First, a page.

references not cited in the petition. On appeal, Cuozzo
argued that the IPR was improperly instituted because
the petition-as-filed did not provide “a reasonable likelihood
that the petition would prevail” as required
by § 314(a). Id. at 1273. Cuozzo argued that the reviewability
prohibition of § 314(d) applied only to interlocutory
appeals, and that the initiation decision becomes available
for review once the Board issues a final written decision.
The court disagreed with Cuozzo and declined to
review the initiation decision, remarking that § 314(d) “is
not directed to precluding review only before a final
decision” and cannot be directed only to precluding interlocutory
appeals because §§ 319 and 141(c) already serve
that role. Id. The court then recognized that “the IPR
statute [does not] expressly limit the Board’s authority at
the final decision stage to the grounds alleged in the IPR
petition” and that “the failure to cite those references in
the petition provides no ground for setting aside the final
decision.” Id. at 1273 and 1274.

As to CBM review

The court first recognized the distinction between the
final merits decision and the initiation decision: “institution
and invalidation are two distinct actions.” Id. at
1319. “[I]t is the merits of the final written decision that
are on appeal; we are not here called upon to review the
determination by the [Board] whether to institute a CBM
review, and indeed [35 U.S.C. § 324(e)] expressly instructs
that we may not.” Id. at 1315. The court went on to
point out that although the issue of whether a patent is a
CBM was first determined by the Director at the initiation
stage, the same issue was necessarily implicated in
the final merits determination and was appropriate for
review because of the fundamental limitation of the
Board’s “ultimate invalidation authority” in a CBMR to
those patents that meet the CBM definition:
[O]ne of the limits on § 18 invalidation authority
is that the patent at issue be a CBM patent. . . . If
a particular patent is not a CBM patent, there is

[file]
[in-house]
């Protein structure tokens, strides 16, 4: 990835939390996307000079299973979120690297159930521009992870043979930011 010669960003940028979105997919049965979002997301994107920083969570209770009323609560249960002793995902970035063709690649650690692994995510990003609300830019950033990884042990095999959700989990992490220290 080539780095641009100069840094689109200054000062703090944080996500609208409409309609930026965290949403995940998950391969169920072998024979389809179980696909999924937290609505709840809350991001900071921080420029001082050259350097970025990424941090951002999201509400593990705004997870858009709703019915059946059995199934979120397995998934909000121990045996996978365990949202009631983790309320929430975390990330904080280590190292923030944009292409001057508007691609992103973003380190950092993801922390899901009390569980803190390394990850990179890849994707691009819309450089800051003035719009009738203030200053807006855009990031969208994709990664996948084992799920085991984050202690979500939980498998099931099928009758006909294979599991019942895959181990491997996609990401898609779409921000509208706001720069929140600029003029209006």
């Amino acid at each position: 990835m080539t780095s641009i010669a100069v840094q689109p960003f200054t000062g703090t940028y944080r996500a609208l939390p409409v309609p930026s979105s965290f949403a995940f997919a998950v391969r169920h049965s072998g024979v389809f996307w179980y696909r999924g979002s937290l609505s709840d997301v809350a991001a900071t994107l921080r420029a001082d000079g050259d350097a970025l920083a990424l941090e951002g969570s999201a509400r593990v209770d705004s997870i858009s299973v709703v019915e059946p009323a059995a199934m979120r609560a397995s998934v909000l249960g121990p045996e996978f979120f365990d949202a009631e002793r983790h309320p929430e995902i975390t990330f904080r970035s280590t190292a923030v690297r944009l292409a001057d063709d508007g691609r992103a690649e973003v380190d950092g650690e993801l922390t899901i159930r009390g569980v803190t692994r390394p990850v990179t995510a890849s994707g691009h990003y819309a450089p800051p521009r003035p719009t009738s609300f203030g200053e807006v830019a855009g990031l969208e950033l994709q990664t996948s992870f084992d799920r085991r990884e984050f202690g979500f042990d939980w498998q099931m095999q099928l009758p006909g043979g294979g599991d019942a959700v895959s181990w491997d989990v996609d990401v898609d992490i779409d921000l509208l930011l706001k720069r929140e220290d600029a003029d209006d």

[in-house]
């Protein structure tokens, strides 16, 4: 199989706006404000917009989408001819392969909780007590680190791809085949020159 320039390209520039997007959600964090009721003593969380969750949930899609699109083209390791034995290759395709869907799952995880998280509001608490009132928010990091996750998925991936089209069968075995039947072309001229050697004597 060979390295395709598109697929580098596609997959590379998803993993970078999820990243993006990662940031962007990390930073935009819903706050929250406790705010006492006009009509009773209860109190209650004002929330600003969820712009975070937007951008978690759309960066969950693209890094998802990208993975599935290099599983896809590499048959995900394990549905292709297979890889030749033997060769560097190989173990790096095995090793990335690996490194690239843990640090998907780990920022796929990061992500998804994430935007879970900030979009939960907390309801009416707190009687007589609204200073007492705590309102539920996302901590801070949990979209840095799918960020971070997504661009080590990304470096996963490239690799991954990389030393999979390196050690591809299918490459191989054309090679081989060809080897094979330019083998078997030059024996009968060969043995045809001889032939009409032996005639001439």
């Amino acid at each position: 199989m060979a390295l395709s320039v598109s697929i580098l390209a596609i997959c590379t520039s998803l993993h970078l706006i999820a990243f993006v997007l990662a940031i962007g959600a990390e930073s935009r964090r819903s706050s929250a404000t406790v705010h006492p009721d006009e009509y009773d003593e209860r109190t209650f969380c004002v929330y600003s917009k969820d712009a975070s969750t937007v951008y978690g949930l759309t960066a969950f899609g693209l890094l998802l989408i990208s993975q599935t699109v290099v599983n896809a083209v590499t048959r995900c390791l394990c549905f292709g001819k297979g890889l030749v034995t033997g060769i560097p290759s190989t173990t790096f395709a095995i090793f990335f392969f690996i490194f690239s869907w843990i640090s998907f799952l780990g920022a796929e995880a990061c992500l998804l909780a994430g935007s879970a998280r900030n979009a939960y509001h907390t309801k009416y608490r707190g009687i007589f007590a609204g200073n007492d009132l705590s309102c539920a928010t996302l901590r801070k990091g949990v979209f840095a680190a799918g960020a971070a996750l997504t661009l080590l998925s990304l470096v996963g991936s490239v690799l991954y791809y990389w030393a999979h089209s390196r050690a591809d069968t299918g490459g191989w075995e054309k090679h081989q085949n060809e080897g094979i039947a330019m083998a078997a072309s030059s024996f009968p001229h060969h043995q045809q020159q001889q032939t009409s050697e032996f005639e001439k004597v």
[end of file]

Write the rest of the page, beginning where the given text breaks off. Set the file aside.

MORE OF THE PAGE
no proper pleading that could be filed to bring it
within the [Board’s] § 18 authority.
Id. at 1320. Compare Cuozzo, 793 F.3d at 1274 (“The fact
that the petition was defective is irrelevant because a
proper petition could have been drafted.”)

Cuozzo-like arguments appear:

Just as the pleading in Cuozzo could have been sufficient by
the inclusion of the missing prior art reference, see 793
F.3d at 1274 (“The fact that the petition was defective is
irrelevant because a proper petition could have been
drafted.”), the timeliness issue here could have been
avoided if Apple’s petition had been filed a year earlier or
if a petition identical to Apple’s were filed by another
party. This is in contrast to the issue in Versata II, where
“no proper pleading [] could be filed to bring it within the
[Board’s] § 18 authority.” 793 F.3d at 1320.

The words "too crabbed" appear:

Finally, Achates also contends that § 314(d) does not
limit this court’s review of the timeliness of Apple’s petition
under § 315, because § 314(d) says “[t]he determination
by the Director whether to institute an inter partes
review under this section shall be final and nonappealable”
(emphasis added). Achates’ reading is too crabbed
and is contradicted by this court’s precedent. The words
“under this section” in § 314 modify the word “institute”
and proscribe review of the institution determination for
whatever reason.